07/03/2017 07:25 GMT | Updated 07/03/2017 07:48 GMT

Jon Qwelane's 2008 Homophobic Column Was Not Hate Speech, Says His Lawyer

The column reportedly resulted in the most complaints ever to the South African Human Rights Commission.

Jennifer Bruce/AFP/Getty Images
Hundreds of people gathered on the streets of Green Point in Cape Town, South Africa, on March 1, 2014 to take part in the 2014 Gay Pride Parade.

South African ambassador to Uganda Jon Qwelane's 2008 homophobic column may have been offensive, but his comments did not constitute hate speech, argues his lawyer.

According to The Times, the former journalist's lawyer, Musatondwa Musandiwa made the comments in the Johannesburg high court on Monday.

In 2011, the Equality Court found that Qwelane's comments were hate speech and told him to apologise, but the judgment was later withdrawn.

In August 2013, Qwelane said he would challenge sections of the Equality Act.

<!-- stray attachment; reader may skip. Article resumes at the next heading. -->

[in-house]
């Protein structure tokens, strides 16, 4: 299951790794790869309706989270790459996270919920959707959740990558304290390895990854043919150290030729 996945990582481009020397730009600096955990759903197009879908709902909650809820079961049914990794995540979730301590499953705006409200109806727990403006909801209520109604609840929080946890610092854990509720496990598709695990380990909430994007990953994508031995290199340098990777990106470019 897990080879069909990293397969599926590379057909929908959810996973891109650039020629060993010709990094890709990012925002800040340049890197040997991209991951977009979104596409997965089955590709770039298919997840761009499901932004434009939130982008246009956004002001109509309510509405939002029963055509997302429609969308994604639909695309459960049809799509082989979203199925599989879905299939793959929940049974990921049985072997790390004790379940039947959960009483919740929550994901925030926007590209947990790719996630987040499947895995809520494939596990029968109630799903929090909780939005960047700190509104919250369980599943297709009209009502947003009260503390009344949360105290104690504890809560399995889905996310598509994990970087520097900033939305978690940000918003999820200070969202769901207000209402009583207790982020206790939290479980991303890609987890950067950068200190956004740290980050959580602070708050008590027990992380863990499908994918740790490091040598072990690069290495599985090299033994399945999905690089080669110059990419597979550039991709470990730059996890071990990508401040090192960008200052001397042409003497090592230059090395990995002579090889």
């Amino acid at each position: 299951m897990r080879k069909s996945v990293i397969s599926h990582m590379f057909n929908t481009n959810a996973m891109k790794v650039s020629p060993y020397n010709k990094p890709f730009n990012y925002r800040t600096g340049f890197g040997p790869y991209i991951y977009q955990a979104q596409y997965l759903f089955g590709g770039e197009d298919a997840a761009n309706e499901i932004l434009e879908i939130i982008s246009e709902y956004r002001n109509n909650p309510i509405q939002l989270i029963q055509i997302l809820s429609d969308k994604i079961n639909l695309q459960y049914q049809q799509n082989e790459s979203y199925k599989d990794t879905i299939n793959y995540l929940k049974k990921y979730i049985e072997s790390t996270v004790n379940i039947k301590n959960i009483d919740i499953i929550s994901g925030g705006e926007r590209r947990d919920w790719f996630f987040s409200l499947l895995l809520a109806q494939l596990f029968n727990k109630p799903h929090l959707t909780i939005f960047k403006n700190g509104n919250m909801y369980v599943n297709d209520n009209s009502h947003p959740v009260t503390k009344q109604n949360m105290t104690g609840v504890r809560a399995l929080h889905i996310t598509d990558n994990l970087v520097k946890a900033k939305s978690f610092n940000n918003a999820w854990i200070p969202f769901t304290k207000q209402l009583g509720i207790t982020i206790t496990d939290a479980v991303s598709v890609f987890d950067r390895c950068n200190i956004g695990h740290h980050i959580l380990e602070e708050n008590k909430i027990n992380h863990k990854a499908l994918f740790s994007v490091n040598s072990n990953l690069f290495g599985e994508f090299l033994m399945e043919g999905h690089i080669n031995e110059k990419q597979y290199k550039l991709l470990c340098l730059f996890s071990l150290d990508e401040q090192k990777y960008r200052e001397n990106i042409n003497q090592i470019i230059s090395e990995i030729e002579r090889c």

He returned to the country under a cloud when his term as ambassador came to an end, with allegations of corruption at the SA embassy in Uganda remaining unresolved.

The South African Human Rights Commission (SAHRC), which had found his comments to constitute hate speech and had directed him to apologise, but Qwelane did not.

In 2008, Qwelane wrote a column for the Sunday Sun in which he endorsed Zimbabwe President Robert Mugabe's homophobic views, and in which he warned that legalising gay marriage would lead to people wanting to marry animals.

News24 reported that SAHRC's lawyer, advocate Tembeka Ngcukaitobi told the court on Monday that the column had resulted in 350 complaints to the SAHRC which was the highest number ever received.

He reportedly said: "One must take into account that this dehumanisation has the distinct possibility of justifying physical harm and physical violence against gays and lesbians."